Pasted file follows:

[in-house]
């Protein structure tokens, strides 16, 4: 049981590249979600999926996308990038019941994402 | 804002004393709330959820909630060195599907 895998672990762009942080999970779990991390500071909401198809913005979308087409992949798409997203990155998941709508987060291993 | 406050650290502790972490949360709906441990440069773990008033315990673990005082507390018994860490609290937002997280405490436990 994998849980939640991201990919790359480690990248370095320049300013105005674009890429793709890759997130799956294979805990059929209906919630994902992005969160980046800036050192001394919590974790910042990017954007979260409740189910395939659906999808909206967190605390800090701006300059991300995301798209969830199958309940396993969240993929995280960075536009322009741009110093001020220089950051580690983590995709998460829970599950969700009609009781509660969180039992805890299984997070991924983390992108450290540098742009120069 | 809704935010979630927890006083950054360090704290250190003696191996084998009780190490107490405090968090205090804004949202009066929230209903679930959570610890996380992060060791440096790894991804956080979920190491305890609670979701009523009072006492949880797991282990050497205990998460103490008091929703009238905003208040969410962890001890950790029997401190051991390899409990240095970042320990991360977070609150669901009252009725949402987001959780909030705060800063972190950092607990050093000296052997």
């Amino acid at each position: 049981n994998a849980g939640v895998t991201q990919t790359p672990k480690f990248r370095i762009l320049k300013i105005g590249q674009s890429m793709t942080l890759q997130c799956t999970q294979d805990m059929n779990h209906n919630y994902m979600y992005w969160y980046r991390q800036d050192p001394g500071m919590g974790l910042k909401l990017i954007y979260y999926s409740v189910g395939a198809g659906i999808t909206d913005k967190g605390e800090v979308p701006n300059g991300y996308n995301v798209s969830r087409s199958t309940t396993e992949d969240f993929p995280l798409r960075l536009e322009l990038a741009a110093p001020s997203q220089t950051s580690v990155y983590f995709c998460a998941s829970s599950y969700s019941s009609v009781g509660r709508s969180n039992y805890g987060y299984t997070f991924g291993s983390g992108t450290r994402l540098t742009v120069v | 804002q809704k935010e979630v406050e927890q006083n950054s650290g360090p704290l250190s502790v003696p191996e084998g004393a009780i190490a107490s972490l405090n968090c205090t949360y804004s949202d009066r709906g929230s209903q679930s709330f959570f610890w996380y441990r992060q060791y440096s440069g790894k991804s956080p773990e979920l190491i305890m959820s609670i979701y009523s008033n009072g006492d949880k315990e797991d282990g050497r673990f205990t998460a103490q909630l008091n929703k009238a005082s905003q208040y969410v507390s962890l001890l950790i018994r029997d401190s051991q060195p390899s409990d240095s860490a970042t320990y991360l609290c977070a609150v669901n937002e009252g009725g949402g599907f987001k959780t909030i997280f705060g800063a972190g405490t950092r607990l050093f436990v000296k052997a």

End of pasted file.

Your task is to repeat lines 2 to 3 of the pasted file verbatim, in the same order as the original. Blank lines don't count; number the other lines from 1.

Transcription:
């Protein structure tokens, strides 16, 4: 049981590249979600999926996308990038019941994402 | 804002004393709330959820909630060195599907 895998672990762009942080999970779990991390500071909401198809913005979308087409992949798409997203990155998941709508987060291993 | 406050650290502790972490949360709906441990440069773990008033315990673990005082507390018994860490609290937002997280405490436990 994998849980939640991201990919790359480690990248370095320049300013105005674009890429793709890759997130799956294979805990059929209906919630994902992005969160980046800036050192001394919590974790910042990017954007979260409740189910395939659906999808909206967190605390800090701006300059991300995301798209969830199958309940396993969240993929995280960075536009322009741009110093001020220089950051580690983590995709998460829970599950969700009609009781509660969180039992805890299984997070991924983390992108450290540098742009120069 | 809704935010979630927890006083950054360090704290250190003696191996084998009780190490107490405090968090205090804004949202009066929230209903679930959570610890996380992060060791440096790894991804956080979920190491305890609670979701009523009072006492949880797991282990050497205990998460103490008091929703009238905003208040969410962890001890950790029997401190051991390899409990240095970042320990991360977070609150669901009252009725949402987001959780909030705060800063972190950092607990050093000296052997």
């Amino acid at each position: 049981n994998a849980g939640v895998t991201q990919t790359p672990k480690f990248r370095i762009l320049k300013i105005g590249q674009s890429m793709t942080l890759q997130c799956t999970q294979d805990m059929n779990h209906n919630y994902m979600y992005w969160y980046r991390q800036d050192p001394g500071m919590g974790l910042k909401l990017i954007y979260y999926s409740v189910g395939a198809g659906i999808t909206d913005k967190g605390e800090v979308p701006n300059g991300y996308n995301v798209s969830r087409s199958t309940t396993e992949d969240f993929p995280l798409r960075l536009e322009l990038a741009a110093p001020s997203q220089t950051s580690v990155y983590f995709c998460a998941s829970s599950y969700s019941s009609v009781g509660r709508s969180n039992y805890g987060y299984t997070f991924g291993s983390g992108t450290r994402l540098t742009v120069v | 804002q809704k935010e979630v406050e927890q006083n950054s650290g360090p704290l250190s502790v003696p191996e084998g004393a009780i190490a107490s972490l405090n968090c205090t949360y804004s949202d009066r709906g929230s209903q679930s709330f959570f610890w996380y441990r992060q060791y440096s440069g790894k991804s956080p773990e979920l190491i305890m959820s609670i979701y009523s008033n009072g006492d949880k315990e797991d282990g050497r673990f205990t998460a103490q909630l008091n929703k009238a005082s905003q208040y969410v507390s962890l001890l950790i018994r029997d401190s051991q060195p390899s409990d240095s860490a970042t320990y991360l609290c977070a609150v669901n937002e009252g009725g949402g599907f987001k959780t909030i997280f705060g800063a972190g405490t950092r607990l050093f436990v000296k052997a």